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Hi. I am a shipping company director, transport academic, author, family man and all round nice guy. I have worked as shipbroker, shipowner, freight trader and bulk charterer, in senior positions, with some of the largest and most disrespected (joke) companies in the world. Ask my advice on all things shipping and you will receive my blunt and always honest answer. Hang around to learn more about chartering and ship broker salaries, chartering and ship broker jobs, chartering and shipbroker recruitment agencies, cheap freight, maritime education, chartering and ship broker qualifications, become a ship broker, tips on how to be a successful bulk shipping executive, philosophy, Zen and the art of shipbroking, and much more. Yours The Virtual Shipbroker (recently proclaimed the guru of shipbroking) Copyright © 2009-17 by Virtualshipbroker

Monday, March 23, 2009

A day in the life

It was requested that I include in the e-book a section regarding a day in the life of a shipbroker.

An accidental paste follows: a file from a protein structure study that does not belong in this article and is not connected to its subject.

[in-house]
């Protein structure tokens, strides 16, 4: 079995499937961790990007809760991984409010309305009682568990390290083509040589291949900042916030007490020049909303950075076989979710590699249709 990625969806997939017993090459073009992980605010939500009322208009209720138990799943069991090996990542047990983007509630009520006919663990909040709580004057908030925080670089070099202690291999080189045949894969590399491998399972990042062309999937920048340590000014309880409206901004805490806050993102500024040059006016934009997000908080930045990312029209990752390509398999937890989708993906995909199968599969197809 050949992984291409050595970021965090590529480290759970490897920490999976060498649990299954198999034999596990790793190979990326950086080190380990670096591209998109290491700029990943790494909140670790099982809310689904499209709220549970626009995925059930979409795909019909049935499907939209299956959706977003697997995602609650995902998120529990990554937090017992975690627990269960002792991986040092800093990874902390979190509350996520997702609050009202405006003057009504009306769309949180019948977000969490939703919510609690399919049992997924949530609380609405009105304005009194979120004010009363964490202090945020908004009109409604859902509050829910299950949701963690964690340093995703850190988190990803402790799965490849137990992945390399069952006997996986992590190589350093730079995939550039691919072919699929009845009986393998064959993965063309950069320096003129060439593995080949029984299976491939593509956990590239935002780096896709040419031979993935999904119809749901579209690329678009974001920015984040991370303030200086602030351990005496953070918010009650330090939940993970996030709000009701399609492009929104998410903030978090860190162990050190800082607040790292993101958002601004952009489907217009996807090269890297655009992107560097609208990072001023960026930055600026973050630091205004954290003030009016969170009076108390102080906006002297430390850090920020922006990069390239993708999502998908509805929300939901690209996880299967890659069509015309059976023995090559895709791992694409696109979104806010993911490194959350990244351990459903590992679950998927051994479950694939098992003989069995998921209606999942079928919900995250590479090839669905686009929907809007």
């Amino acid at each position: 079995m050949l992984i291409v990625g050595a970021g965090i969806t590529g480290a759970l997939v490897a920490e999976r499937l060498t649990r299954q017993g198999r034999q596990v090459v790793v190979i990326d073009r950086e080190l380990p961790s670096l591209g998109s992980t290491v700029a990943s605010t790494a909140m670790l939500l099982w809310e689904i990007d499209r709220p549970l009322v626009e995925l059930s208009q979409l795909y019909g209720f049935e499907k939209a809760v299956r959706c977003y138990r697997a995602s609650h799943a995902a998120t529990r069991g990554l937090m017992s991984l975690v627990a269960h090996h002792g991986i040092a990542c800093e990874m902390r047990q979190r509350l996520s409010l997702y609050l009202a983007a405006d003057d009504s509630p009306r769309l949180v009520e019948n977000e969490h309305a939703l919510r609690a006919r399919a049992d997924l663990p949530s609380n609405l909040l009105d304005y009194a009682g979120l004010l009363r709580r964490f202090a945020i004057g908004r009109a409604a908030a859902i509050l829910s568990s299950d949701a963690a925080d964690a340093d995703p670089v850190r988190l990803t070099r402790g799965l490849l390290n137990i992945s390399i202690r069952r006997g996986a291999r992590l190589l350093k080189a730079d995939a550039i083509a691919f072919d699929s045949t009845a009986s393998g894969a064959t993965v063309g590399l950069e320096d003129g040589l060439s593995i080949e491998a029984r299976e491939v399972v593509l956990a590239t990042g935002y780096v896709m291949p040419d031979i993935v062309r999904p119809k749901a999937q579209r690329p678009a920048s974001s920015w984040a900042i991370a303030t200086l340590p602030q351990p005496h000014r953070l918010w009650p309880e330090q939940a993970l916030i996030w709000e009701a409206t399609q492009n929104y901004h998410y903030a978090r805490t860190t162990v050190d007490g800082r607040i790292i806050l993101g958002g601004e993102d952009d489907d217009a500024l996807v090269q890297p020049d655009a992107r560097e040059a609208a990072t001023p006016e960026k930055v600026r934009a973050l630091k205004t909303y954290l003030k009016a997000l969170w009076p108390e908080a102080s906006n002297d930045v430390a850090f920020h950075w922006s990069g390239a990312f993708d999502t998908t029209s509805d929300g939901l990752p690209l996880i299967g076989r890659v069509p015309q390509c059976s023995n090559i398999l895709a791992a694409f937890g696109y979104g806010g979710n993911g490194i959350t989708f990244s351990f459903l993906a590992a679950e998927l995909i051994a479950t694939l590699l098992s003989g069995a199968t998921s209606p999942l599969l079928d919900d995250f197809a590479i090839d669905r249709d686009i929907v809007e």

I have therefore included 4 pages of a typical brokers day

Here is a snippet.


"As he heads back to his building he checks his Blackberry and notices that a message from the Charterer. He quickly scans the message and sees that they have rejected the ship owners offer. The message states that the market has turned in the charterers favor and that they have 4 ships chasing their one cargo. If the ship owners are very keen they need to drop the rate substantially before they will get a counter offer.

- 10 minutes later (2.30pm) he sits down at his desk with a head full of steam. He quickly calls the charterer and asks him some key shipbroker questions such as ‘what is the best price you have seen?’ And ‘If I can get my owner to come in at such and such freight rate will this be sufficient to get a counter?’ The broker is playing every card in his deck. He is trying to pin down the charterer.


It was fun to write this section actually - brings back memories of many different situations



  1. What do you think of this day in the life of a trainee?

    Is this a common way to treat trainees? Or is it out of the norm?

  2. Hi Gus

    That can happen! The Industry in general are poor trainers and we have our fair share of type 'A's.

    Being a Junior Shipbroker can be about surviving those first two years. I give some tips regarding these issues.

    (Having said that there are many firms that do the right thing by young brokers)